Pope Francis has adviced all faithful to recognize the idols that keep them away from God and cut off from it. Speaking on, after his return from a month vacation, the Pope Francis said the idols of drugs, money and vanity is distracting people from God and rendering them blind to love.
The Catholic Pope resumed his weekly catechism lessons on Wednesday, August 1, and told his weekly general audience that the “supermarket of idols” seen every around the world today promises happiness but never delivers. He listed the following as evidence of a veneration of idols:
- Lust for money
- for success
- for Smartphones
- spending too much time in front of the mirror
- or going to a tarot card readers
- and lusting about idols of drugs
In his words, Pope Francis said: “How many young people have ruined their health by adoring the idol of drugs?” He encouraged all faithful to recognize their idol “and throw it out the window.” Speaking further about idolatry, the Pope reflected on the first Commandment in his catechesis, saying idolatry is a very real and current temptation.
“The commandment prohibits the making of idols or images of any sort. We are talking about a human tendency, which spares neither believers nor atheists, ” he said, according to Vatican News.
Citing the Catechism of the Catholic Church (CCC 2113) the Pope said idolatry “consists in divinizing what is not God” and he invited Christians to meditate on “What is really my God? Is it the One and True Love, or is it my own image, my personal success, even within the Church?”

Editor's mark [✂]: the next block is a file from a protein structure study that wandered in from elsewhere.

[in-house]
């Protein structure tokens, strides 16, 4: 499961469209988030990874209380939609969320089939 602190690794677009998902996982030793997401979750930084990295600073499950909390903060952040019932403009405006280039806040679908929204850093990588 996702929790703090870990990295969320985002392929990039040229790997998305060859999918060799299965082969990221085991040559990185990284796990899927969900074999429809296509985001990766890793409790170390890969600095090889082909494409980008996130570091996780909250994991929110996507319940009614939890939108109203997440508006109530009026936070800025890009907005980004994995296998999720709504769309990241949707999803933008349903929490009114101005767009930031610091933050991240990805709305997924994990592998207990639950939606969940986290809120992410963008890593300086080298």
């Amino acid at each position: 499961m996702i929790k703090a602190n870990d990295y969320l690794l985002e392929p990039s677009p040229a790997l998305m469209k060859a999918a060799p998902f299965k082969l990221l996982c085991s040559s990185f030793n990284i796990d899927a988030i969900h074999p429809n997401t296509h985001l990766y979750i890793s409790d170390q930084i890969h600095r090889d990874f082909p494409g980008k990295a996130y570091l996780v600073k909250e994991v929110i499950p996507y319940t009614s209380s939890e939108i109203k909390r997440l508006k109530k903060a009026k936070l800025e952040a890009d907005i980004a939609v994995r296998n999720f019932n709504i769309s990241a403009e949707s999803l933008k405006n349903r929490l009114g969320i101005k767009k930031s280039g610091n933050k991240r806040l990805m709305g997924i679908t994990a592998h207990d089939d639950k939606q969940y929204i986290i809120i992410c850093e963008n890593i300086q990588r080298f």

According to Pope Francis, an idol is a “vision” that tends to become an obsession. “An idol is really a projection of the self onto an object or a project.” He also pointed that advertising uses this dynamic to turn a smartphone or a car into “a way to respond to our existential needs” and to be happy, adding that when everything in our lives is focused only on that object or idol, we become slaves.
“In ancient times human sacrifices were made to idols,” he said, “but even today people sacrifice their children for their careers, neglecting them or simply refusing to have them,” he continued.
“Money robs us of life, and pleasure leads to loneliness. Economic structures sacrifice human lives for better profits. One lives in hypocrisy, doing and saying what others expect of us because the god of self-affirmation imposes it. And lives are ruined; families are destroyed; and young people are abandoned to destructive habits, all to increase profit.”
The Pope said that God never demands life, rather he gives life. The true God doesn’t offer a projection of our success, but teaches us to love.” Rather than asking us to sacrifice our children, he said, “God gives his Son for us.”
In conclusion, Pope Francis pointed out that God teaches us to live day-to-day rather than letting false idols deceive us into hoping only in the future. He said recognizing our tendency toward idolatry, “places us on the path towards love,” and “love is incompatible with idolatry.”